By Paul K. Williams
David Sox, on pages 13 and 14 in his book The Gospel of Barnabas writes:
“In conjunction with the London-based Union of Muslim Organizations in 1981 a handsome little volume for English-speaking Muslim children was published entitled The Prophets. The prefatory ‘Letter to Muslim Parents and Children’ states: ‘This book has been written for your children so that they may know something about our great prophets.’ Chapter 9 deals with Isa (Jesus). Under the section ‘Isa (peace be on him) Is Taken Up’, we read:”
Some of the Israelites did not believe in Isa (peace be on him). They were jealous. They reported lies to the Roman governor against him. At last Judas, one of those disciples who were with him, decided to betray him. Saint Barnabas, one of his closest friends, has written about this. Isa (peace be on him) was staying in a disciple’s house. Judas had told the Roman soldiers that they should catch the man whom he would kiss on the cheek. He went and kissed Isa (peace be on him). But the whole room became dark and there was confusion. When the room became bright, the soldiers caught Judas because Allah had changed his features. He looked like Isa (peace be on him). He protested. He appealed. But the soldiers laughed. They put a crown of thorns on him and said, thinking he was Isa (peace be on him), “Now you are the King of the Jews.”
He was taken to the gallows and crucified.
Most of the disciples of Isa (peace be on him) were either confused or believed that it was Isa (peace be on him) who was crucified. Some of them went and buried him. Later on some of them dug up the grave and took away the dead body and told people that he had gone to Heaven.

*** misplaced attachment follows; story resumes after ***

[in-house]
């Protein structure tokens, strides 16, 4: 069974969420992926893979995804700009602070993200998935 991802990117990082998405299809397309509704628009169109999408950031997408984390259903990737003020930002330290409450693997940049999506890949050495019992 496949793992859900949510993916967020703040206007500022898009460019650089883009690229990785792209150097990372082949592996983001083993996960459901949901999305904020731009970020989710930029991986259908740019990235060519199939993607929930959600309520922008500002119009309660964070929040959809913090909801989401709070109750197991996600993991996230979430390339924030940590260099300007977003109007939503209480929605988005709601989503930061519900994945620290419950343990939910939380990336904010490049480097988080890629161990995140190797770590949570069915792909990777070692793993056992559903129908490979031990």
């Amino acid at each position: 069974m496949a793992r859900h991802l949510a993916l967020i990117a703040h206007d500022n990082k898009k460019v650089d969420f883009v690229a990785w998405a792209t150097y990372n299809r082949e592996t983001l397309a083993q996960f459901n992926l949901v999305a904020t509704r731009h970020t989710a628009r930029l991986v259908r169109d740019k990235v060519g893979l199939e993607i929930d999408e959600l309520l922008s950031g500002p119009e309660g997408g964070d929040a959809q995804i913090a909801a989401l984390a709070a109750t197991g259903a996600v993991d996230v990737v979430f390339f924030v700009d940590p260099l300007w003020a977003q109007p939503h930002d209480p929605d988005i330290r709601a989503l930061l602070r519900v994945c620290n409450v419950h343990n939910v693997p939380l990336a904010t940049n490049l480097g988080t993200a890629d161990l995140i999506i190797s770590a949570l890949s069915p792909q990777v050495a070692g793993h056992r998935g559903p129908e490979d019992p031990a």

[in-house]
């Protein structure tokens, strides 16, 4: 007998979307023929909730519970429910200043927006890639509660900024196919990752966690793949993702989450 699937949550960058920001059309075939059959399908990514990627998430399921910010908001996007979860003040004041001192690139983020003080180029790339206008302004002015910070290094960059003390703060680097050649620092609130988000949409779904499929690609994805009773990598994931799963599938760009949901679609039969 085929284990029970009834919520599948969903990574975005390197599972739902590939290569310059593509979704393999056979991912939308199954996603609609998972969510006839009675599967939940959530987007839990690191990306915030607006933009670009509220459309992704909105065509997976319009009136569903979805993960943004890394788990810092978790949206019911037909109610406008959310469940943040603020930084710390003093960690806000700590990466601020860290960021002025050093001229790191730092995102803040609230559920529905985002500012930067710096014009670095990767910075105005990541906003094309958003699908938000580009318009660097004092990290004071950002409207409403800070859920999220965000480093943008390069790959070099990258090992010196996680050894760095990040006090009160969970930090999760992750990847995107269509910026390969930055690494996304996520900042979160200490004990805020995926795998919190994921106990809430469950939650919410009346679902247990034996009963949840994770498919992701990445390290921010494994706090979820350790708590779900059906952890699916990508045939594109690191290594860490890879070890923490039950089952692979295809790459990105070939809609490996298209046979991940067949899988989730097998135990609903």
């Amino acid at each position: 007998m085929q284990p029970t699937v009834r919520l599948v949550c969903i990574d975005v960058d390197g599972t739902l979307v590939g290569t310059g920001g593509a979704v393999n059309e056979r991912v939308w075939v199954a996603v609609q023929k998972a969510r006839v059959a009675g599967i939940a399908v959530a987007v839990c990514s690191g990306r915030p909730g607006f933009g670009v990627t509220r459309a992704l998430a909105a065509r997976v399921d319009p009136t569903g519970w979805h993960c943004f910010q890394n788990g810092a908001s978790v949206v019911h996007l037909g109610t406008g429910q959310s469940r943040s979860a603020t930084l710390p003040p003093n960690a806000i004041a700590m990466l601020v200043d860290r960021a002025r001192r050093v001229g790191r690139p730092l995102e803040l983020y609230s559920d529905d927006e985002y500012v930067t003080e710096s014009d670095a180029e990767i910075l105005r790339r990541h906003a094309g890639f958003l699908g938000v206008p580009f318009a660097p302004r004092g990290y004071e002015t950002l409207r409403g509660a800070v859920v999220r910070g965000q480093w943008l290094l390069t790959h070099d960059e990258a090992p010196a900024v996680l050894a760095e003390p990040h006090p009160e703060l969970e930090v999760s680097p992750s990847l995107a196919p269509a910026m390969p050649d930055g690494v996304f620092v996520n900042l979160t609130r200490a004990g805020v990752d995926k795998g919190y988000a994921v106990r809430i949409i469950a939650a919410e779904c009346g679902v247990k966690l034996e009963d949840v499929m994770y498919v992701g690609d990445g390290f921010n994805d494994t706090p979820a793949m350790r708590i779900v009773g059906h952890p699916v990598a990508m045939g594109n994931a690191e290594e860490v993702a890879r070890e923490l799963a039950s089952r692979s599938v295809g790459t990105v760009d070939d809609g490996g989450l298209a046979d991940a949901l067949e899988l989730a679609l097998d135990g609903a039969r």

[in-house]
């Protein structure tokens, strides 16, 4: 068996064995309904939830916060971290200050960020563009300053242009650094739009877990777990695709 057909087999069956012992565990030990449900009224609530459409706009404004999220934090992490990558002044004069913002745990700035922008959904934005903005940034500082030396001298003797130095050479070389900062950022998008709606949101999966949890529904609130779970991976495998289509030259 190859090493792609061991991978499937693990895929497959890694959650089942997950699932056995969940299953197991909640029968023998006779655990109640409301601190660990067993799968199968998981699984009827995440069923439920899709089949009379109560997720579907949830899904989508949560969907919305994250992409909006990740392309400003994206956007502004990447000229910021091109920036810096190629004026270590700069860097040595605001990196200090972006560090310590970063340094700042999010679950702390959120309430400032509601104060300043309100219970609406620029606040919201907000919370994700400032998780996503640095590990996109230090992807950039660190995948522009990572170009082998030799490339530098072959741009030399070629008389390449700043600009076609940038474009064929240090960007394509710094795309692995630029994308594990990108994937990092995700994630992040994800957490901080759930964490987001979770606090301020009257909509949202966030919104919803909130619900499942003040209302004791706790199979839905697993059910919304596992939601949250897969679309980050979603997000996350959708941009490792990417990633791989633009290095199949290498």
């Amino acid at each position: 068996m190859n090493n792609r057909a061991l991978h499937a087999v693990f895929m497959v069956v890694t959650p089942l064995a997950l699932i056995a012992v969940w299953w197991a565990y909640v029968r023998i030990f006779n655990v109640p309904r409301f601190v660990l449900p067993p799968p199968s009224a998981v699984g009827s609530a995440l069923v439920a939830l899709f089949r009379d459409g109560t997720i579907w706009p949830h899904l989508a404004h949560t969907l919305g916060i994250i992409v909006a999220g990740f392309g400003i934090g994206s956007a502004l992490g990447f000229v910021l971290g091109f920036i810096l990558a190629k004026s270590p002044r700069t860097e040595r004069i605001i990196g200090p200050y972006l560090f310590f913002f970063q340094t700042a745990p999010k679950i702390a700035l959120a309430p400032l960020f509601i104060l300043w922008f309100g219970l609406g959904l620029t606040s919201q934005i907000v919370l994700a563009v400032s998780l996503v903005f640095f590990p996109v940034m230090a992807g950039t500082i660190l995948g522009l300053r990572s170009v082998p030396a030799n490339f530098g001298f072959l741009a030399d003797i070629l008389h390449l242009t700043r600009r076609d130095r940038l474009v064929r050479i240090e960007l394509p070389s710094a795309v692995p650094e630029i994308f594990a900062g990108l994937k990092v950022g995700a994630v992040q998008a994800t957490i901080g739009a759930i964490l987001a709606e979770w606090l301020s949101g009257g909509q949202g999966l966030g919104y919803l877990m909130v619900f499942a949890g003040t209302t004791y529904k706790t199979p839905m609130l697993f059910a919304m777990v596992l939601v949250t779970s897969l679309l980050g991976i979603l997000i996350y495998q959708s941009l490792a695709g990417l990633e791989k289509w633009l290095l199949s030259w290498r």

Saint Barnabas, one of his nearest disciples, says in his written account, that he was not crucified and that he was alive. He came in the company of angels in order to tell his mother that he was alive so that she could get some peace of mind.
As stated, this story of the crucifixion is based on what these Muslims claim Barnabas wrote about Jesus. Thus we see why The Gospel of Barnabas is being touted by them as the “real” gospel.
David Sox tells the story of his investigations into the origins of this document. Here is a paragraph from his book which summarizes the story.
As we have seen, there is overwhelming evidence that Codex 2662 is a medieval production: the handwriting, paper and its watermark alone are enough to decide the issue for any museum. The internal evidence is equally decisive: the tell-tale clues given in the “Jubilee Year” and “true book of Moses” episodes (see pages 29 and 43-44); a medieval Italian flavor to much of the writing; spectacular geographical and historical errors no first-century Palestinian writer could have made; and the enthusiasm of a “convert” which sometimes make Barnabas more Muslim than the Koran (50).
The Gospel of Barnabas first appeared in the latter part of the sixteenth century in the hands of Fra Marino, a monk who had converted to Islam. The document was written in Italian. It is likely that Fra Marino himself put it together, using a number of sources. It did not become known until this century. The manuscript is now in the imperial library of Vienna.
In recent years Muslims have been claiming that The Gospel of Barnabas was written by the Barnabas of the Bible and is the true story of Jesus. They take great delight in charging Christians with “hiding” this “gospel.” It is worthwhile, therefore, for Christians to know at least a little bit about this fraudulent book.
(Reference: David Sox, The Gospel of Barnabas, 1984, London, George Allen & Unwin)
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February 17, 2000